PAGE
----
A lesser author might take these elements and make an ABC After School Special out of it where life lessons are learned and Vera and Charlie end up walking away hand in hand to a bright future. But life is messier than that. Some kids simply don't navigate the way to adulthood successfully, especially when their lives are piled high with shit heaped on by those around them. The tragedy of the story is that Charlie and Vera face much the same choices through their lives, and Charlie's choices lead him down a dark path that irretrievably fractures his friendship with Vera and eventually results in his death, which merely adds to the load Vera must carry as she tries to find her own way through the maze of superficially enticing dead ends to the one that will lead to a better life. And the brilliance of the book is that while it does not sugarcoat the vast array of pitfalls a teenager faces, it also presents them in a way that makes their appeal apparent to the reader. When Vera takes up drinking to deaden her pain, one understands why, and sympathizes. When she dates a man who is completely wrong for her, one understands the attraction. When Charlie makes the many choices that lead him to his own destruction, one can follow him step by step, knowing that each choice is the wrong one to make, but also knowing that each choice has a level of attraction that makes Charlie's decisions understandable.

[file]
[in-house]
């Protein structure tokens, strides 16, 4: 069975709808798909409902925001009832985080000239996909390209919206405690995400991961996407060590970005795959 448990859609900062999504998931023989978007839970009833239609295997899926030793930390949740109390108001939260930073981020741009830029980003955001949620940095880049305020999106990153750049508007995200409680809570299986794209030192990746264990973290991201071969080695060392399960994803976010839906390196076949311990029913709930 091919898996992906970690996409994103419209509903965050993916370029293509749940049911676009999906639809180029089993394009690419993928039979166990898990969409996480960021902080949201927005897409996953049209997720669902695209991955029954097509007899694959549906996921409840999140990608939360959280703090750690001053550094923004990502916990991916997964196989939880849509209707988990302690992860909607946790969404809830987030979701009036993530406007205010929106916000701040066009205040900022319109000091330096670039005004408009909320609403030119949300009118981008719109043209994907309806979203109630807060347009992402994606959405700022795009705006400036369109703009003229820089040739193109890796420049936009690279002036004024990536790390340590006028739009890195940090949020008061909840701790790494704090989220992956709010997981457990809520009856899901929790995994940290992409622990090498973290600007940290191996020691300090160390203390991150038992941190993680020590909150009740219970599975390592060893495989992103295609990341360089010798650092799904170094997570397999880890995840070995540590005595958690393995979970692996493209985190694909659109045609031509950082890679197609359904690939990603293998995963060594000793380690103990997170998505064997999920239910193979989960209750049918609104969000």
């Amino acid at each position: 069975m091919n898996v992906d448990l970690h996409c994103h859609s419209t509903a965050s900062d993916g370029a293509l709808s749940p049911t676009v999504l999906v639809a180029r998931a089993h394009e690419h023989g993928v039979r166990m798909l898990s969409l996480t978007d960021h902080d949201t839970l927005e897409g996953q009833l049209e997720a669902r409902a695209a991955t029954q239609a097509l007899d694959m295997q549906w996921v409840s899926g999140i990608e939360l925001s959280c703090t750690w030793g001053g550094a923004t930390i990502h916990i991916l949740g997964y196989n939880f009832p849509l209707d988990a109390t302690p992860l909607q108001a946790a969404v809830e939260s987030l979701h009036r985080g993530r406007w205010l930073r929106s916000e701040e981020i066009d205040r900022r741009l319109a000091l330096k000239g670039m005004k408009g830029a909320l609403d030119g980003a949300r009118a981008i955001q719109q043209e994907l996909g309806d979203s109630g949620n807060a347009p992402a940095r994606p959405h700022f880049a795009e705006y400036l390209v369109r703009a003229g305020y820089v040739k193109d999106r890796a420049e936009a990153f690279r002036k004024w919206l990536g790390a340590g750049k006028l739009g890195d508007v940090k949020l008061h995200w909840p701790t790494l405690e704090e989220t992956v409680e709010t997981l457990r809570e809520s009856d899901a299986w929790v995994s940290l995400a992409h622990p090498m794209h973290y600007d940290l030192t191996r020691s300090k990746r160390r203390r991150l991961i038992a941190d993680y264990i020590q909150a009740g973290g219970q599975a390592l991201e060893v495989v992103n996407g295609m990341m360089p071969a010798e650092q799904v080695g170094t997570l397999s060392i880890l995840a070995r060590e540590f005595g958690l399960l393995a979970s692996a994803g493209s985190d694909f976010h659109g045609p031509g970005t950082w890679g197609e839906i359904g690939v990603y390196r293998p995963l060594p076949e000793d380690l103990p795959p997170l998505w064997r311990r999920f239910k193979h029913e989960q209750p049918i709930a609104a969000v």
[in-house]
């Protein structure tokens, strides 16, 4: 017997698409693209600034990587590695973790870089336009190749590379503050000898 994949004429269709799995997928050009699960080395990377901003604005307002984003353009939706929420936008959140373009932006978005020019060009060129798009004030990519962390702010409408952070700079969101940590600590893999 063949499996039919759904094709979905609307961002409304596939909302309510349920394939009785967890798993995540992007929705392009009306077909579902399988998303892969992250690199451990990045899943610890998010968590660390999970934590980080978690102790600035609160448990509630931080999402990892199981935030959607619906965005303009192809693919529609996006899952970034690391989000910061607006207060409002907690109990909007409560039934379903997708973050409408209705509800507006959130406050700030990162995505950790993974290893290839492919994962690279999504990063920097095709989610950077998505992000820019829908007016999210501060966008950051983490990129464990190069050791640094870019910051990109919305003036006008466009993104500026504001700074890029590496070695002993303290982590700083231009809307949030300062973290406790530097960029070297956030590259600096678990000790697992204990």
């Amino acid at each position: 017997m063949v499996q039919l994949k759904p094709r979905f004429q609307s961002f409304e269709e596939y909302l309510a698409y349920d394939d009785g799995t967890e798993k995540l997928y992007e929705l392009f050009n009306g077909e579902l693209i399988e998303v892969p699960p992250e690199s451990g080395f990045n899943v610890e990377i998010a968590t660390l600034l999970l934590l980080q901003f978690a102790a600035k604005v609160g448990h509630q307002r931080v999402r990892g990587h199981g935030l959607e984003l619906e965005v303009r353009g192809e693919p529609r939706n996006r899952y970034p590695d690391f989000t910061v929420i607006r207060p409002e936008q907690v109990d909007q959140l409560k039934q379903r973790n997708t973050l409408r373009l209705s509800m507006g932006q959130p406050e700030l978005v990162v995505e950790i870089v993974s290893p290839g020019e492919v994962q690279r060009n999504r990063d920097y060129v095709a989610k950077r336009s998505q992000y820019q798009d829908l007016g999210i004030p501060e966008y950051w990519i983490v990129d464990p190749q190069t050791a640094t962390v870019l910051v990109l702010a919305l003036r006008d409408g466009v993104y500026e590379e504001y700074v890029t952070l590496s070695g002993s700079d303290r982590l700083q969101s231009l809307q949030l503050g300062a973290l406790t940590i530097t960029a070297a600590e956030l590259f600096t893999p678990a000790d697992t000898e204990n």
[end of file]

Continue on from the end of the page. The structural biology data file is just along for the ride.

And the struggle to make the smart choices is simply overwhelming. Following Vera as she works to keep her grades up and work a full-time job (at her father's insistence) as she loses her best friend to the creeping malaise of apathy and anger, one can feel sympathy even for Jenny Flick and the detention-heads. It would clearly be just so much easier for her to just to do nothing and just let life hand her whatever she gets. Even Vera's father, who refused to stay an uneducated alcoholic and changed his own life for the better, is unwilling to take action when it comes to the violence next door, or even take responsibility for caring for an abandoned animal. And when he does take action, he massively overreacts, or clumsily puts fuel on the fire, as when he arranges for Vera to talk to her absentee mother after a silence of six long years. To a certain extent, the Pagoda, a massive eyesore that dominates the little Pennsylvania town where the story is set, serves as a metaphor for the attitude most of the characters in the book display - they don't like it, but they aren't going to do anything about it. And as the reader watches on, Vera, grieving over the death of her ex-best friend, drunkenly stumbles her way towards that trap herself, paralyzed into inactivity by the thought that if she took action it would have consequences.